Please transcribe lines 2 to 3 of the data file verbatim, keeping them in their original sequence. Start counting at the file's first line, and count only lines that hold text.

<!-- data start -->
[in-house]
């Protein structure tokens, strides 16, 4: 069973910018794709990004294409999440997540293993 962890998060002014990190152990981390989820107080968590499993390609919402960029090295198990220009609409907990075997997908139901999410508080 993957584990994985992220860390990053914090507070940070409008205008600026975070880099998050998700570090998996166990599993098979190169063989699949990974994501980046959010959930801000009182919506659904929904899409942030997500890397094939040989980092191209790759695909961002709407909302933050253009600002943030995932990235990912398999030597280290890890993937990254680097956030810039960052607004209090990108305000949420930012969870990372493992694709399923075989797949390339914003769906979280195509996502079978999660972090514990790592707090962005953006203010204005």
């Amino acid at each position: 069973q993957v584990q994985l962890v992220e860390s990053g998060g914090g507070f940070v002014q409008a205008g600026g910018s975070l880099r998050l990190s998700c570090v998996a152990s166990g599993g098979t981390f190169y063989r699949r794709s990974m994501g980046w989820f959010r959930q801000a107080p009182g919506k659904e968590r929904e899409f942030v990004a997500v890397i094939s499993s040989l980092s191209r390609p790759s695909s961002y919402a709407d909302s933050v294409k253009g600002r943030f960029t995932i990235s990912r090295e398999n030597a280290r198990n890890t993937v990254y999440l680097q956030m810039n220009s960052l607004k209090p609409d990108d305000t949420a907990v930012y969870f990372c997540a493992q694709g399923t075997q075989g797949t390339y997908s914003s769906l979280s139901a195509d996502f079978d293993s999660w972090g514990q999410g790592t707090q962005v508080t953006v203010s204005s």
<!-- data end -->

């Protein structure tokens, strides 16, 4: 069973910018794709990004294409999440997540293993 962890998060002014990190152990981390989820107080968590499993390609919402960029090295198990220009609409907990075997997908139901999410508080 993957584990994985992220860390990053914090507070940070409008205008600026975070880099998050998700570090998996166990599993098979190169063989699949990974994501980046959010959930801000009182919506659904929904899409942030997500890397094939040989980092191209790759695909961002709407909302933050253009600002943030995932990235990912398999030597280290890890993937990254680097956030810039960052607004209090990108305000949420930012969870990372493992694709399923075989797949390339914003769906979280195509996502079978999660972090514990790592707090962005953006203010204005």
């Amino acid at each position: 069973q993957v584990q994985l962890v992220e860390s990053g998060g914090g507070f940070v002014q409008a205008g600026g910018s975070l880099r998050l990190s998700c570090v998996a152990s166990g599993g098979t981390f190169y063989r699949r794709s990974m994501g980046w989820f959010r959930q801000a107080p009182g919506k659904e968590r929904e899409f942030v990004a997500v890397i094939s499993s040989l980092s191209r390609p790759s695909s961002y919402a709407d909302s933050v294409k253009g600002r943030f960029t995932i990235s990912r090295e398999n030597a280290r198990n890890t993937v990254y999440l680097q956030m810039n220009s960052l607004k209090p609409d990108d305000t949420a907990v930012y969870f990372c997540a493992q694709g399923t075997q075989g797949t390339y997908s914003s769906l979280s139901a195509d996502f079978d293993s999660w972090g514990q999410g790592t707090q962005v508080t953006v203010s204005s």